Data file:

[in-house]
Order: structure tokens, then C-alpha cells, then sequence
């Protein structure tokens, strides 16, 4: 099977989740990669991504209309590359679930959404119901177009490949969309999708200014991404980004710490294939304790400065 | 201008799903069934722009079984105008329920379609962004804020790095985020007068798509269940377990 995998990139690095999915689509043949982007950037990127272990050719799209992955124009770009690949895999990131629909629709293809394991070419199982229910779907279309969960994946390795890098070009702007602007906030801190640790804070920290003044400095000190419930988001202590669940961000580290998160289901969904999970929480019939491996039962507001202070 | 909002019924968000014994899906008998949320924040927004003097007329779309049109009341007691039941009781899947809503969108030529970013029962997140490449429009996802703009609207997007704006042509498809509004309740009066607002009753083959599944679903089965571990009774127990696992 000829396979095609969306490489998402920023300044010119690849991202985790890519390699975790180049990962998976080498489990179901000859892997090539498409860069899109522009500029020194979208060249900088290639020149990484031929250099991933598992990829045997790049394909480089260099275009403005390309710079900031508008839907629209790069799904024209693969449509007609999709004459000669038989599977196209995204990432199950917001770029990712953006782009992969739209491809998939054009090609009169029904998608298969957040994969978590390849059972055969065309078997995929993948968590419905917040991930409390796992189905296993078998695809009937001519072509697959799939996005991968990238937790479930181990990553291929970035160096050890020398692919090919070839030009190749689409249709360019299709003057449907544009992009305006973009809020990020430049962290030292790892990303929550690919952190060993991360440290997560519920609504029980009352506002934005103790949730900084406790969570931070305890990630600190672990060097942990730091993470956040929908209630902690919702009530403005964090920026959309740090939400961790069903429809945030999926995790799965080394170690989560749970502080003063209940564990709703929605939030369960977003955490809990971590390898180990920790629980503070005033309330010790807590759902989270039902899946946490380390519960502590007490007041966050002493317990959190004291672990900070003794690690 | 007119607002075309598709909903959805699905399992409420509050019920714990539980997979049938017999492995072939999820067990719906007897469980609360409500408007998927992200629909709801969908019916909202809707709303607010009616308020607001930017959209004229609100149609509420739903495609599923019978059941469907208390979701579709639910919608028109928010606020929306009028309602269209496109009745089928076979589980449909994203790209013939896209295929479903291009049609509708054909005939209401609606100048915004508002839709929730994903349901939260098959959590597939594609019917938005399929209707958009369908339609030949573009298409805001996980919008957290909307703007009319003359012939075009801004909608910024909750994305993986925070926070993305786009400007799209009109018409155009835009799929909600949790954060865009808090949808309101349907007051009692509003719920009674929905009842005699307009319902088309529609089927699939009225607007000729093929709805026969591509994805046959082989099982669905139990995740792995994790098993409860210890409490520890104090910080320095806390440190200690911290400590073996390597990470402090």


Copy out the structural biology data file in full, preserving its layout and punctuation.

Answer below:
[in-house]
Order: structure tokens, then C-alpha cells, then sequence
């Protein structure tokens, strides 16, 4: 099977989740990669991504209309590359679930959404119901177009490949969309999708200014991404980004710490294939304790400065 | 201008799903069934722009079984105008329920379609962004804020790095985020007068798509269940377990 995998990139690095999915689509043949982007950037990127272990050719799209992955124009770009690949895999990131629909629709293809394991070419199982229910779907279309969960994946390795890098070009702007602007906030801190640790804070920290003044400095000190419930988001202590669940961000580290998160289901969904999970929480019939491996039962507001202070 | 909002019924968000014994899906008998949320924040927004003097007329779309049109009341007691039941009781899947809503969108030529970013029962997140490449429009996802703009609207997007704006042509498809509004309740009066607002009753083959599944679903089965571990009774127990696992 000829396979095609969306490489998402920023300044010119690849991202985790890519390699975790180049990962998976080498489990179901000859892997090539498409860069899109522009500029020194979208060249900088290639020149990484031929250099991933598992990829045997790049394909480089260099275009403005390309710079900031508008839907629209790069799904024209693969449509007609999709004459000669038989599977196209995204990432199950917001770029990712953006782009992969739209491809998939054009090609009169029904998608298969957040994969978590390849059972055969065309078997995929993948968590419905917040991930409390796992189905296993078998695809009937001519072509697959799939996005991968990238937790479930181990990553291929970035160096050890020398692919090919070839030009190749689409249709360019299709003057449907544009992009305006973009809020990020430049962290030292790892990303929550690919952190060993991360440290997560519920609504029980009352506002934005103790949730900084406790969570931070305890990630600190672990060097942990730091993470956040929908209630902690919702009530403005964090920026959309740090939400961790069903429809945030999926995790799965080394170690989560749970502080003063209940564990709703929605939030369960977003955490809990971590390898180990920790629980503070005033309330010790807590759902989270039902899946946490380390519960502590007490007041966050002493317990959190004291672990900070003794690690 | 007119607002075309598709909903959805699905399992409420509050019920714990539980997979049938017999492995072939999820067990719906007897469980609360409500408007998927992200629909709801969908019916909202809707709303607010009616308020607001930017959209004229609100149609509420739903495609599923019978059941469907208390979701579709639910919608028109928010606020929306009028309602269209496109009745089928076979589980449909994203790209013939896209295929479903291009049609509708054909005939209401609606100048915004508002839709929730994903349901939260098959959590597939594609019917938005399929209707958009369908339609030949573009298409805001996980919008957290909307703007009319003359012939075009801004909608910024909750994305993986925070926070993305786009400007799209009109018409155009835009799929909600949790954060865009808090949808309101349907007051009692509003719920009674929905009842005699307009319902088309529609089927699939009225607007000729093929709805026969591509994805046959082989099982669905139990995740792995994790098993409860210890409490520890104090910080320095806390440190200690911290400590073996390597990470402090």